There has been a great deal of media interest centred around the events leading to the loss at UBS in the summer of 2011. Since my release from prison the Financial Times and the BBC have led efforts to better understand what happened and why I had to take responsibility for the losses.
Deeper analysis by the Financial Times
During my time in prison, I began correspondence with Lindsay Fortado at the FT in order to try and better understand what had happened and begin to consider what lessons everyone could take from it. In a podcast and magazine article published in October 2015, Ms Fortado brought the first in-depth analysis of the events of 2011 to the world. I will always reject the Rogue Trader label that I live with because every decision I made at UBS was in an effort to achieve the bank’s goals. Indeed I take comfort from the fact it was recognised by my jury and the court that my actions were never undertaken for personal gain. Nevertheless, the lessons to be learned are deep and rich. Here is Lindsay’s take.
Kweku Adoboli: a rogue trader’s tale, Lindsay Fortado.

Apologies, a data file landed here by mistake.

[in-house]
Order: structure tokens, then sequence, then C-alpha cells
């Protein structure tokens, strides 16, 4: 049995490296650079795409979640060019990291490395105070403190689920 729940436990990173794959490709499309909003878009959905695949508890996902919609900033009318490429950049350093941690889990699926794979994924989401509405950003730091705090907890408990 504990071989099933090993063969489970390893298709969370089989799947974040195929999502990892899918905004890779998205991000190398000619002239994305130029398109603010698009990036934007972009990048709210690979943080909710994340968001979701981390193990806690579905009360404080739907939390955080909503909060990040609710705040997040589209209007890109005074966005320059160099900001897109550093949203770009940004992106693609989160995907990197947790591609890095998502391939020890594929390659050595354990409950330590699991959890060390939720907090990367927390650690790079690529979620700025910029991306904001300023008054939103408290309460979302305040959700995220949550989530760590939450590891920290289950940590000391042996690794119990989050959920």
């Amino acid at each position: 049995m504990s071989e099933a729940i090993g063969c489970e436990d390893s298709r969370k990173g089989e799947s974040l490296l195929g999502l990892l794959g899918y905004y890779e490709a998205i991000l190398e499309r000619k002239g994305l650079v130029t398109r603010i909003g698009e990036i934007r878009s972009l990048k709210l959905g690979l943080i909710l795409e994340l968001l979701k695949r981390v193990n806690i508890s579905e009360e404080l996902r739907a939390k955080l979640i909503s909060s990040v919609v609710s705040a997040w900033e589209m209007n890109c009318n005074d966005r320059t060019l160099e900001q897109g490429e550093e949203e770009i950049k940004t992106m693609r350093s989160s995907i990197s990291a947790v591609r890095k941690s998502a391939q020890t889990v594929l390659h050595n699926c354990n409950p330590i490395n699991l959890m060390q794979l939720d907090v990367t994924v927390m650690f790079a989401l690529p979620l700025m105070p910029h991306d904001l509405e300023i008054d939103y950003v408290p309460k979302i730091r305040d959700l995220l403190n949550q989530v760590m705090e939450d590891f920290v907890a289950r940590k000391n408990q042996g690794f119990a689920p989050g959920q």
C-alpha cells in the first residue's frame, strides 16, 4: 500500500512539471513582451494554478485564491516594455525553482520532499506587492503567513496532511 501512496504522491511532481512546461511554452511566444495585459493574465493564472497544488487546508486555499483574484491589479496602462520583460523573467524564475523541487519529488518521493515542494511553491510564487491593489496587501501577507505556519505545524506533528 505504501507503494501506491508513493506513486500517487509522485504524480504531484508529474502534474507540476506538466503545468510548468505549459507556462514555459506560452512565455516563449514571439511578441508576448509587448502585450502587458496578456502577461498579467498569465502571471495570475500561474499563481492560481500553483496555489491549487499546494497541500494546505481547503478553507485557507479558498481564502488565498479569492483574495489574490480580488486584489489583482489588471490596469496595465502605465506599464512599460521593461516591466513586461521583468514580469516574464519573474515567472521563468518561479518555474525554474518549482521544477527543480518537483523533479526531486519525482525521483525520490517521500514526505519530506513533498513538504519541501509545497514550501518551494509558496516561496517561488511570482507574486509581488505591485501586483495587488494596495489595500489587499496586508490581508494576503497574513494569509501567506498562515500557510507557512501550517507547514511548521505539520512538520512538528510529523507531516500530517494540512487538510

The crime and punishment of Kweku Adoboli
In Conversation with the BBC
By late summer 2016 it was decided that the wider public needed to understand my path to rehabilitation whilst considering whether it is in the public interest to deport me to Ghana. In three separate conversations with Kamal Ahmed for BBC Business News, John Humphries for Radio 4 Today, and Stephen Sackur at Hardtalk, I did my best to apologise for the losses that had occurred, explain that since culture and systems were at the root of the loss not enough had changed to prevent a repeat of this kind of failure, and that I am British in all but official assent for I have lived here for 25 years and am a product of the British Education and Finance System. This is my home and I am determined to make sure we find and share deep and valuable lessons from the extremely painful journey that I have been on.
Sorry beyond words: A conversation with Kamal Ahmed
Where to focus if we are to deliver real change: Radio 4 Today with John Humphries
Changing perceptions and understanding: Hardtalk with Stephen Sackur